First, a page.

How Linear TV’s Bumpy Ride Affects Ad Revenue and Pricing

It’s no secret that cord cutting and an ever-widening variety of entertainment options eroded the ratings of linear networks by as much as 10% to 20% in the most recently completed broadcast year. But new details about how that’s impacted the networks’ advertising fortunes have surfaced in new data from Standard Media Index’s (SMI’s) AccuTV ad intelligence platform, powered by Nielsen Ad Intel.

The data shows that primetime broadcast paid unit rates declined steadily, from an average $85,800 in the 2014-15 broadcast year (BY) to $68,900 in 2018-19. And primetime broadcast revenue has declined 3.4% on a two-year compound annual growth rate basis, to $7.2 billion (excluding sports programming).

But every channel tells a different story due to a variety of factors. For example, while NBC reigned supreme in the key 18-49 demo during BY 2018-19 – and had the benefit of Sunday Night Football, This Is Us and new series Manifest and New Amsterdam – a year-over-year comparison shows NBC’s ad revenue was down 23.9%, and paid unit rates were off 20.5%.

There are some big reasons for NBC’s downdraft: it benefited from both the Olympics and the Super Bowl in early 2018 but didn’t have those juggernauts in the most recently completed year.

In contrast, CBS enjoyed a 7.7% rise in ad revenue and 9.7% paid unit rate growth in BY 2018-19. Not only was the network the overall ratings champ in 2018-19, but it benefited from some huge comedy hits, like Big Bang Theory in its final season, its spinoff Young Sheldon.

Fox, which gained Thursday Night Football in 2018-19, saw a healthy audience rise. In lock step with that, its ad revenue was up 9.6% and paid units rose 6.2%.

And ABC, which experienced ratings drops in 2018-19, had a 2.4% ad revenue decline and a 4.2% drop in paid ad units.

Cable network numbers took a different path – which probably has to do in part to their lower unit costs overall as well as audience performance. AccuTV’s database shows that entertainment-focused networks’ nighttime rates went from $17,600 in 2014-15 to $13,500 in 2016-17. Then they stabilized from that year until 2018-19, when the average was $13,800.

Among cable’s most successful channels when judged according to revenue and unit rates was Hallmark Channel’s blend of family friendly, romantic programming. Its revenue grew 11.9% and paid unit rates rose 18.6% in 2018-19.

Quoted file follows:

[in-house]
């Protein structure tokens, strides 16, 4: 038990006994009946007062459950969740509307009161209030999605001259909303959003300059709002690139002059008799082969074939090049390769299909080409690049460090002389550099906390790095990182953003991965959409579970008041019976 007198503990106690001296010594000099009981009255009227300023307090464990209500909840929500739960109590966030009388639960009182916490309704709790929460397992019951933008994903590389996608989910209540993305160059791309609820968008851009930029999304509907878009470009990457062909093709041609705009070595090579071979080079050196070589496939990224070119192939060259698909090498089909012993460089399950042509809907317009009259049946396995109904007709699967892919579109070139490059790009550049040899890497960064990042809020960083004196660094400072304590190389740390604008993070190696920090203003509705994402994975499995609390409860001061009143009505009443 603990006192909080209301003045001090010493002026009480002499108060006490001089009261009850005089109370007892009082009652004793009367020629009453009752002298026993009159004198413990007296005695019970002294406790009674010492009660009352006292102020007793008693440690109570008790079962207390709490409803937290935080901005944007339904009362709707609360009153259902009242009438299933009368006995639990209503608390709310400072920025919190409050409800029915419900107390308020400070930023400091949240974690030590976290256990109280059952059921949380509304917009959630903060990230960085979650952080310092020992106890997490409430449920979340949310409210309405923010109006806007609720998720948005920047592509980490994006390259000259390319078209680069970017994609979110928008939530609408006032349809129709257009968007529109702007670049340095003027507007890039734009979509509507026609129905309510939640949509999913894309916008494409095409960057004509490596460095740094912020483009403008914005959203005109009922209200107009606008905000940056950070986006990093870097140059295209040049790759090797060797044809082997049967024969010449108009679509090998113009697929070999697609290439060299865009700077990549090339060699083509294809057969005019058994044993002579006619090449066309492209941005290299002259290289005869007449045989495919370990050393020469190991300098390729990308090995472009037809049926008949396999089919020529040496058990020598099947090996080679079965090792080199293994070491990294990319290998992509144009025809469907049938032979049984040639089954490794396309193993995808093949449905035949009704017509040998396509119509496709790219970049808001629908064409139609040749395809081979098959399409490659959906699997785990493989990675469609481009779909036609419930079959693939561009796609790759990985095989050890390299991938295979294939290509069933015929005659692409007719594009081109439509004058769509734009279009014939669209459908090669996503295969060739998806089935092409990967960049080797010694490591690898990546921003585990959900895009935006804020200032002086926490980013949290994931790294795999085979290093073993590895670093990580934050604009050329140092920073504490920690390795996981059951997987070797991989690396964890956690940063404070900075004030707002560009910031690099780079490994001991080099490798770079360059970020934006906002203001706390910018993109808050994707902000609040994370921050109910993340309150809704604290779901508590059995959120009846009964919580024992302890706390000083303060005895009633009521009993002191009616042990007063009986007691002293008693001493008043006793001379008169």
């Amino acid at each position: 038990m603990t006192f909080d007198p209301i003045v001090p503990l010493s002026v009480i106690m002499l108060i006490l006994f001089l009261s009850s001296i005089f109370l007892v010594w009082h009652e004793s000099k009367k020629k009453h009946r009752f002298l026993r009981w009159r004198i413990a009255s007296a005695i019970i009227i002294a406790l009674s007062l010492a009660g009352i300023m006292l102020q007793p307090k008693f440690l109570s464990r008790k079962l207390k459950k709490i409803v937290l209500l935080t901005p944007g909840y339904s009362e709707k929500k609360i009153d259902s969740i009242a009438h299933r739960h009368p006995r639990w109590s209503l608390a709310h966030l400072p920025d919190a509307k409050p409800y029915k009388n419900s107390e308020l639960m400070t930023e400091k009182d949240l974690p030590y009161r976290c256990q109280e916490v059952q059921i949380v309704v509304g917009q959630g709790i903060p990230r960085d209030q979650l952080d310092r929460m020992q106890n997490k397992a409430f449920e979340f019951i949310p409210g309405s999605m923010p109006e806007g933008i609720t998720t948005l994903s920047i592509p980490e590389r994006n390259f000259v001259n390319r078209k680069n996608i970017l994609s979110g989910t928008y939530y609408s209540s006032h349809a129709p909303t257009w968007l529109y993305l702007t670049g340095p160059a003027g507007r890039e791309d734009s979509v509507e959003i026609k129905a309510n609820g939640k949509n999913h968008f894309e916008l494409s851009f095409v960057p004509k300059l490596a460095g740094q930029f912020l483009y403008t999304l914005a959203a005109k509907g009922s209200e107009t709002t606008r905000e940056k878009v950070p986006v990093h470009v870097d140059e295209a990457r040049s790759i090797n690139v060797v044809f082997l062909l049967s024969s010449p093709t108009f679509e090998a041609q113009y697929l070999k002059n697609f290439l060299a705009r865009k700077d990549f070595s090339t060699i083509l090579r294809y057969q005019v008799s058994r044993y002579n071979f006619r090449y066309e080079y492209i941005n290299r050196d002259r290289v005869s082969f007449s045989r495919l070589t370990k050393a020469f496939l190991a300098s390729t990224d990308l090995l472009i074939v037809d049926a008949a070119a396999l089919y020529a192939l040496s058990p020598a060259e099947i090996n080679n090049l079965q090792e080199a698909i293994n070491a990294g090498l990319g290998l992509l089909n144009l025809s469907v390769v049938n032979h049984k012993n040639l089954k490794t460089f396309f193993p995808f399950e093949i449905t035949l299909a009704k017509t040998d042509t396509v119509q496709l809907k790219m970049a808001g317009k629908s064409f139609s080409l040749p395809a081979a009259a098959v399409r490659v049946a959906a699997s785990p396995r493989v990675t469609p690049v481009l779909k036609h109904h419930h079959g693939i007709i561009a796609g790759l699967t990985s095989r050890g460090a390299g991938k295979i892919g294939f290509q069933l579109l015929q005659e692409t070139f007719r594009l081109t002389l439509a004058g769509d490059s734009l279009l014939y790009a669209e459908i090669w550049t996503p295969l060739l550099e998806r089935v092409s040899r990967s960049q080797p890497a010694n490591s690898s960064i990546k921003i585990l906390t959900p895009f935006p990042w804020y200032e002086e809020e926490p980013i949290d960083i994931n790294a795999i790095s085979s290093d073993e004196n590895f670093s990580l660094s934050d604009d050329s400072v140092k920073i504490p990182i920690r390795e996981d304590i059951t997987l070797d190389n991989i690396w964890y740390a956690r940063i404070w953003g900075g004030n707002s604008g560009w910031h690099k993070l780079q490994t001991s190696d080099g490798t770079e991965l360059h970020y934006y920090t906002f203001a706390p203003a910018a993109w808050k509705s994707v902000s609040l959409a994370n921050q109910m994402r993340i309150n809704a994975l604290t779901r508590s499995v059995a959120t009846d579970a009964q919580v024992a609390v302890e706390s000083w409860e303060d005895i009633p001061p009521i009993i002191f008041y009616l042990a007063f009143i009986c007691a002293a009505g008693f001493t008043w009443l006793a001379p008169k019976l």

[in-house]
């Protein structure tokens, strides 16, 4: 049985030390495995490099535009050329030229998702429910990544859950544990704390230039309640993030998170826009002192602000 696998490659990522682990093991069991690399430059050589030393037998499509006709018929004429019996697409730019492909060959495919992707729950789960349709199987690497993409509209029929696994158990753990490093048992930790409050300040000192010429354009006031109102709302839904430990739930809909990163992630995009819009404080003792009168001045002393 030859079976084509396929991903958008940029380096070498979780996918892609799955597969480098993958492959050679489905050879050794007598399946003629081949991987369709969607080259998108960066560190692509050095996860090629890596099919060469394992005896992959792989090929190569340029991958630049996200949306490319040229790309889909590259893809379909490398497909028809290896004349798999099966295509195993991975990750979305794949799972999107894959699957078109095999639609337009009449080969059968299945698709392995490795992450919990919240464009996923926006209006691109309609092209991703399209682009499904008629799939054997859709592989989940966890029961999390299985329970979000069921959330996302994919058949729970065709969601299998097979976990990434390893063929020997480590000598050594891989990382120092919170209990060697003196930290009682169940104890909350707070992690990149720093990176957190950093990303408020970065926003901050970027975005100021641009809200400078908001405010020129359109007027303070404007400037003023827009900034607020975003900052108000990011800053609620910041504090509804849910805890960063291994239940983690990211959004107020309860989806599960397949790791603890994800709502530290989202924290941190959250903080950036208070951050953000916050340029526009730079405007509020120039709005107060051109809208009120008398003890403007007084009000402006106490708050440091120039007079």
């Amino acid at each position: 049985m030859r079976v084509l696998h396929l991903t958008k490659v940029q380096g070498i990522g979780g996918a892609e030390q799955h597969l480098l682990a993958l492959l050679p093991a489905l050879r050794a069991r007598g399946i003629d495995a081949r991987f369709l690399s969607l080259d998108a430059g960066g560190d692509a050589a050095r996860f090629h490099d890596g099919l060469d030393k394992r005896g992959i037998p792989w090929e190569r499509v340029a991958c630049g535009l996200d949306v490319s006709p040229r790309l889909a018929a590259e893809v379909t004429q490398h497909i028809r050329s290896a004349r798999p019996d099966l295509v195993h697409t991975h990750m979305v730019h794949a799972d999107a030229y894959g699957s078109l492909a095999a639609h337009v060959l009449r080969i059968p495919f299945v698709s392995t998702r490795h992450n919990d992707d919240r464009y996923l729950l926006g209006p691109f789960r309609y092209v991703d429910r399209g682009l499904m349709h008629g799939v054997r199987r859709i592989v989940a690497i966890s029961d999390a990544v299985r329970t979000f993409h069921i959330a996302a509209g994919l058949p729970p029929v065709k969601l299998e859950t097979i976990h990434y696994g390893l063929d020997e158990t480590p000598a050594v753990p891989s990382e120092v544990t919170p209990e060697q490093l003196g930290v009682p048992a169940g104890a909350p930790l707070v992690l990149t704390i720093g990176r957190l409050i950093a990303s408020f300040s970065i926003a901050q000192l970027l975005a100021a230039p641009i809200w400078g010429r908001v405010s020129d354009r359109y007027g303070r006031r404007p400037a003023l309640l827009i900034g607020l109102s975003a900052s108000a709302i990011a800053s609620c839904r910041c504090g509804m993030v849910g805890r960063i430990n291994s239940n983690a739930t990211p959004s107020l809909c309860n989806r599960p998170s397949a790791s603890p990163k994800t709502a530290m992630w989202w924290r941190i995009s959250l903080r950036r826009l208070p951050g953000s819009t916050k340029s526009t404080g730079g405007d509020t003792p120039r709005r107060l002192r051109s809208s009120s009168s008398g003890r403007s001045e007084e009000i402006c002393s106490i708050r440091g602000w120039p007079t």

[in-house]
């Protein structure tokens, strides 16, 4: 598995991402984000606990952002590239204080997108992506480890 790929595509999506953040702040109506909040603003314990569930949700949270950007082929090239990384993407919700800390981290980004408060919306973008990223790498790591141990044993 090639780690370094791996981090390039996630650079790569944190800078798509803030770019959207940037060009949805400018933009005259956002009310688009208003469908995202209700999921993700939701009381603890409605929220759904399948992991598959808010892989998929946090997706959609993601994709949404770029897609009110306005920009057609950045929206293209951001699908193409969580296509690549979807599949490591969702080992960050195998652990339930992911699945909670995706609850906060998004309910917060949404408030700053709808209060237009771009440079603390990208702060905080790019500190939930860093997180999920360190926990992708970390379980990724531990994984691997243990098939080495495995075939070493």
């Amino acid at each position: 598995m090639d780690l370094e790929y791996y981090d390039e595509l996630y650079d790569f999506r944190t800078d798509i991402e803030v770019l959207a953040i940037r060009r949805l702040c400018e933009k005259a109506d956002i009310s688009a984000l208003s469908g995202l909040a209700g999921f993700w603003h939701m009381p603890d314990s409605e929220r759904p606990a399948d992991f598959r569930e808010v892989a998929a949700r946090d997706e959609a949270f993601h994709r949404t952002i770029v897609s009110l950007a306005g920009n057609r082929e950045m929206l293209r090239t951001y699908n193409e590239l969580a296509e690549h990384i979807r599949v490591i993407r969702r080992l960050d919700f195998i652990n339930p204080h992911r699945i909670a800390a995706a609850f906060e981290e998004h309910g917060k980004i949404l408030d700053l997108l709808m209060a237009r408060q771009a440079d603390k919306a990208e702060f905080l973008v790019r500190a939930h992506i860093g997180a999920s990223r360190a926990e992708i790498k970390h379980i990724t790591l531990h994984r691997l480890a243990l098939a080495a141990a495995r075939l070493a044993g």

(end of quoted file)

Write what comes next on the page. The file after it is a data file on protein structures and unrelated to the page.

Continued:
Other positive cable results were experienced by:

  • Food Network, +7.1% in ad revenue and +9.7% in paid unit rates;
  • ION Television, +3.7% and +9.4%, respectively;
  • Bravo, +2.8% and +13.7%.

HGTV, whose revenue topped every other cable channel in the entertainment category, was slightly up, at 2.2% and 2.4%, respectively. But some channels experienced some turbulence:

  • USA was off 11.3% in ad revenue and 8.5% in paid unit rates;
  • TNT, -10.1% and -9.9%, respectively;
  • Discovery, -8.7%, -0.3%;
  • TBS, -7.1% and -5.0%;
  • AMC, -11.8%, -10.3%.

Needless to say, linear networks are operating in a “consumer climate” of fragmentation, and a desire by consumers to connect with content that meets their particular interests. A certain amount of unit pricing erosion seems inevitable, although for the most part it is holding up far better than audience ratings, which suggests that networks are proving their value to marketers.

Live entertainment programming and sports seems to be key to keeping consumers engaged. And when ATSC 3.0 is fully deployed — which will allow broadcast transmissions and wireless broadband to be used together — it will allow broadcast stations and their affiliated networks to provide more rich and responsive media experiences.

Standard Media Index accesses actual invoices from the world's largest media buying groups, as well as leading independents and offers detailed ad intelligence across all media types, including television, digital, out-of-home, print, and radio.